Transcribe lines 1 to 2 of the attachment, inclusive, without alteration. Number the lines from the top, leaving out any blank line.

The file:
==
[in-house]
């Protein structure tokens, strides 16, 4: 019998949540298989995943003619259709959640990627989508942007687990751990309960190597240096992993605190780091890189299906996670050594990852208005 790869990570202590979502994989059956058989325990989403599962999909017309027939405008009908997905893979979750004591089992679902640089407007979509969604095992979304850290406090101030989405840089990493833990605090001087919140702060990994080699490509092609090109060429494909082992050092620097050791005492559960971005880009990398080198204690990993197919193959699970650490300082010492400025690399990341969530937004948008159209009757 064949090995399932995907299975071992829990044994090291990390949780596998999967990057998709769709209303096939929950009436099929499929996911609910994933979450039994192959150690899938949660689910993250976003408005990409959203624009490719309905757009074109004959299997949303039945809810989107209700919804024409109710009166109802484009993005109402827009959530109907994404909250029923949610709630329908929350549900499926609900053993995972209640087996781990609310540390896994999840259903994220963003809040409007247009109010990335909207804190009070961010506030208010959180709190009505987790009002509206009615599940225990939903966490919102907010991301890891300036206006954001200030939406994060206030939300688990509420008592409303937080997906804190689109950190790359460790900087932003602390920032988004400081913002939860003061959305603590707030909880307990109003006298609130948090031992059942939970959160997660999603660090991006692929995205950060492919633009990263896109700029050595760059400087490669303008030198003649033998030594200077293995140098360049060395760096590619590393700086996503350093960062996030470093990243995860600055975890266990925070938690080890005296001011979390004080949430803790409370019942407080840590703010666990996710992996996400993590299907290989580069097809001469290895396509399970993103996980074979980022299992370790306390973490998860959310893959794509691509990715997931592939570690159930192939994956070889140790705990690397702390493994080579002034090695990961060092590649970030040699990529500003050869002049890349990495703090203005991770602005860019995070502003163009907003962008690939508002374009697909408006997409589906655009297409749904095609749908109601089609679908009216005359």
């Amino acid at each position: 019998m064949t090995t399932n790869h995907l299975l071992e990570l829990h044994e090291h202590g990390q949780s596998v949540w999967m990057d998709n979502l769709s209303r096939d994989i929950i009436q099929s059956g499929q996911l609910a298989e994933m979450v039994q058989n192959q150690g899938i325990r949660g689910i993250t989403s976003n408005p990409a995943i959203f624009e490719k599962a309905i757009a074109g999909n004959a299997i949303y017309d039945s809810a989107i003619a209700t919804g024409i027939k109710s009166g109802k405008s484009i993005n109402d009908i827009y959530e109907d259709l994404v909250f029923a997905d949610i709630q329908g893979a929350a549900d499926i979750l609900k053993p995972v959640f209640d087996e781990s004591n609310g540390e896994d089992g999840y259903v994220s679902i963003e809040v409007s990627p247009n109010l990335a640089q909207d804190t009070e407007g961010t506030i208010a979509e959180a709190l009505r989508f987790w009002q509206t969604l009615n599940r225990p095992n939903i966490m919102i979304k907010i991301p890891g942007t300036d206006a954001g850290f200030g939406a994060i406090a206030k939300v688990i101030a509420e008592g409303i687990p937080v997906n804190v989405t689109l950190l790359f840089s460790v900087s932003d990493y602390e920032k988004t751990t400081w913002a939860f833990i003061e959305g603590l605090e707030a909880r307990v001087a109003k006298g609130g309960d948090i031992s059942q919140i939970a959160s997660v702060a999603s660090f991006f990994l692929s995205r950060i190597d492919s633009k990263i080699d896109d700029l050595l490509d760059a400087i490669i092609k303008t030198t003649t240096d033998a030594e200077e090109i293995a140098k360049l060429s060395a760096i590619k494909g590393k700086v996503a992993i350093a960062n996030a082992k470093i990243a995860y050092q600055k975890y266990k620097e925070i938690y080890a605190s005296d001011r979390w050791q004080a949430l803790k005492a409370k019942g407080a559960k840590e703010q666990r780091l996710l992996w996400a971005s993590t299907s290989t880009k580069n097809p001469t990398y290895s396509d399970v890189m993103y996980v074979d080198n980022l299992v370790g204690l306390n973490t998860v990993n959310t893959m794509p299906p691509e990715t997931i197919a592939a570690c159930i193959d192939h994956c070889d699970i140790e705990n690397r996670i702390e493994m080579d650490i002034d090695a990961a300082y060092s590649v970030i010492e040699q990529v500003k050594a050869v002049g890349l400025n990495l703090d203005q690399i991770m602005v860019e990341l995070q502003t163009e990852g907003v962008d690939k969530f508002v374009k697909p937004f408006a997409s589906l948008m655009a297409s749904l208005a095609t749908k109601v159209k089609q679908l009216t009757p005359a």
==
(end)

[in-house]
């Protein structure tokens, strides 16, 4: 019998949540298989995943003619259709959640990627989508942007687990751990309960190597240096992993605190780091890189299906996670050594990852208005 790869990570202590979502994989059956058989325990989403599962999909017309027939405008009908997905893979979750004591089992679902640089407007979509969604095992979304850290406090101030989405840089990493833990605090001087919140702060990994080699490509092609090109060429494909082992050092620097050791005492559960971005880009990398080198204690990993197919193959699970650490300082010492400025690399990341969530937004948008159209009757 064949090995399932995907299975071992829990044994090291990390949780596998999967990057998709769709209303096939929950009436099929499929996911609910994933979450039994192959150690899938949660689910993250976003408005990409959203624009490719309905757009074109004959299997949303039945809810989107209700919804024409109710009166109802484009993005109402827009959530109907994404909250029923949610709630329908929350549900499926609900053993995972209640087996781990609310540390896994999840259903994220963003809040409007247009109010990335909207804190009070961010506030208010959180709190009505987790009002509206009615599940225990939903966490919102907010991301890891300036206006954001200030939406994060206030939300688990509420008592409303937080997906804190689109950190790359460790900087932003602390920032988004400081913002939860003061959305603590707030909880307990109003006298609130948090031992059942939970959160997660999603660090991006692929995205950060492919633009990263896109700029050595760059400087490669303008030198003649033998030594200077293995140098360049060395760096590619590393700086996503350093960062996030470093990243995860600055975890266990925070938690080890005296001011979390004080949430803790409370019942407080840590703010666990996710992996996400993590299907290989580069097809001469290895396509399970993103996980074979980022299992370790306390973490998860959310893959794509691509990715997931592939570690159930192939994956070889140790705990690397702390493994080579002034090695990961060092590649970030040699990529500003050869002049890349990495703090203005991770602005860019995070502003163009907003962008690939508002374009697909408006997409589906655009297409749904095609749908109601089609679908009216005359």